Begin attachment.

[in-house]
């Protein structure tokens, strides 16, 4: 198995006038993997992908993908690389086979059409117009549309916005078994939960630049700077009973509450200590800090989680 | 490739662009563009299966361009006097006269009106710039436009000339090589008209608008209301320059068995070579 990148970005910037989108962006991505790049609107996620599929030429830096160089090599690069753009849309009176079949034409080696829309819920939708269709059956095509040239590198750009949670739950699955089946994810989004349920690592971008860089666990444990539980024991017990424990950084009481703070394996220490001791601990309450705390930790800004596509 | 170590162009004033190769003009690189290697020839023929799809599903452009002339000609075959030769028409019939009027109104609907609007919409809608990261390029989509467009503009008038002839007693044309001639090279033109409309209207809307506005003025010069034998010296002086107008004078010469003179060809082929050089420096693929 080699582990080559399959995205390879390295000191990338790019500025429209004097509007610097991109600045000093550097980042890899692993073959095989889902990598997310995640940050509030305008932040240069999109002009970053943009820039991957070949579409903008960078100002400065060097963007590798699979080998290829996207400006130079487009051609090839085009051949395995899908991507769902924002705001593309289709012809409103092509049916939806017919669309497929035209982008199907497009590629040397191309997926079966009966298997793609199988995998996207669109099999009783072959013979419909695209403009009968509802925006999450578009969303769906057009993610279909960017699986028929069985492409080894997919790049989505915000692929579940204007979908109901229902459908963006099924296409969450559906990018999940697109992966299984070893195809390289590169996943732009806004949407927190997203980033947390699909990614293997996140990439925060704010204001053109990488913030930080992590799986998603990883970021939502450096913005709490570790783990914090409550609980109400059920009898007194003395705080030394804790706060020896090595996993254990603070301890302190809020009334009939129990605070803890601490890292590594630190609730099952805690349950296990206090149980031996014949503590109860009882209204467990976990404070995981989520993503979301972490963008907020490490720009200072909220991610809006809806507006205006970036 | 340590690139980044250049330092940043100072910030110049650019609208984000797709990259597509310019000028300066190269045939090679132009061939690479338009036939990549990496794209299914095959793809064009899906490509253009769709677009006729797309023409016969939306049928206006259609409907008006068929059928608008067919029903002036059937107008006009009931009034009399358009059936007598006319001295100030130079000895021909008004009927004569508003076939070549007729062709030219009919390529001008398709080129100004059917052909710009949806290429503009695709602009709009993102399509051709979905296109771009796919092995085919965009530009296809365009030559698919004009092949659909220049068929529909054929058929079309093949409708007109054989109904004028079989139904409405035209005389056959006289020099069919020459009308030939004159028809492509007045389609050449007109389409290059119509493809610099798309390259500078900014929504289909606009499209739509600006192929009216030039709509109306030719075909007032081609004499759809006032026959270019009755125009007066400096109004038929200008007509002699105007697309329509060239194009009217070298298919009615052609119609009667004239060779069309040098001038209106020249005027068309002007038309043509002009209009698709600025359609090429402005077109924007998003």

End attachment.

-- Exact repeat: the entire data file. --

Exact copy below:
[in-house]
């Protein structure tokens, strides 16, 4: 198995006038993997992908993908690389086979059409117009549309916005078994939960630049700077009973509450200590800090989680 | 490739662009563009299966361009006097006269009106710039436009000339090589008209608008209301320059068995070579 990148970005910037989108962006991505790049609107996620599929030429830096160089090599690069753009849309009176079949034409080696829309819920939708269709059956095509040239590198750009949670739950699955089946994810989004349920690592971008860089666990444990539980024991017990424990950084009481703070394996220490001791601990309450705390930790800004596509 | 170590162009004033190769003009690189290697020839023929799809599903452009002339000609075959030769028409019939009027109104609907609007919409809608990261390029989509467009503009008038002839007693044309001639090279033109409309209207809307506005003025010069034998010296002086107008004078010469003179060809082929050089420096693929 080699582990080559399959995205390879390295000191990338790019500025429209004097509007610097991109600045000093550097980042890899692993073959095989889902990598997310995640940050509030305008932040240069999109002009970053943009820039991957070949579409903008960078100002400065060097963007590798699979080998290829996207400006130079487009051609090839085009051949395995899908991507769902924002705001593309289709012809409103092509049916939806017919669309497929035209982008199907497009590629040397191309997926079966009966298997793609199988995998996207669109099999009783072959013979419909695209403009009968509802925006999450578009969303769906057009993610279909960017699986028929069985492409080894997919790049989505915000692929579940204007979908109901229902459908963006099924296409969450559906990018999940697109992966299984070893195809390289590169996943732009806004949407927190997203980033947390699909990614293997996140990439925060704010204001053109990488913030930080992590799986998603990883970021939502450096913005709490570790783990914090409550609980109400059920009898007194003395705080030394804790706060020896090595996993254990603070301890302190809020009334009939129990605070803890601490890292590594630190609730099952805690349950296990206090149980031996014949503590109860009882209204467990976990404070995981989520993503979301972490963008907020490490720009200072909220991610809006809806507006205006970036 | 340590690139980044250049330092940043100072910030110049650019609208984000797709990259597509310019000028300066190269045939090679132009061939690479338009036939990549990496794209299914095959793809064009899906490509253009769709677009006729797309023409016969939306049928206006259609409907008006068929059928608008067919029903002036059937107008006009009931009034009399358009059936007598006319001295100030130079000895021909008004009927004569508003076939070549007729062709030219009919390529001008398709080129100004059917052909710009949806290429503009695709602009709009993102399509051709979905296109771009796919092995085919965009530009296809365009030559698919004009092949659909220049068929529909054929058929079309093949409708007109054989109904004028079989139904409405035209005389056959006289020099069919020459009308030939004159028809492509007045389609050449007109389409290059119509493809610099798309390259500078900014929504289909606009499209739509600006192929009216030039709509109306030719075909007032081609004499759809006032026959270019009755125009007066400096109004038929200008007509002699105007697309329509060239194009009217070298298919009615052609119609009667004239060779069309040098001038209106020249005027068309002007038309043509002009209009698709600025359609090429402005077109924007998003």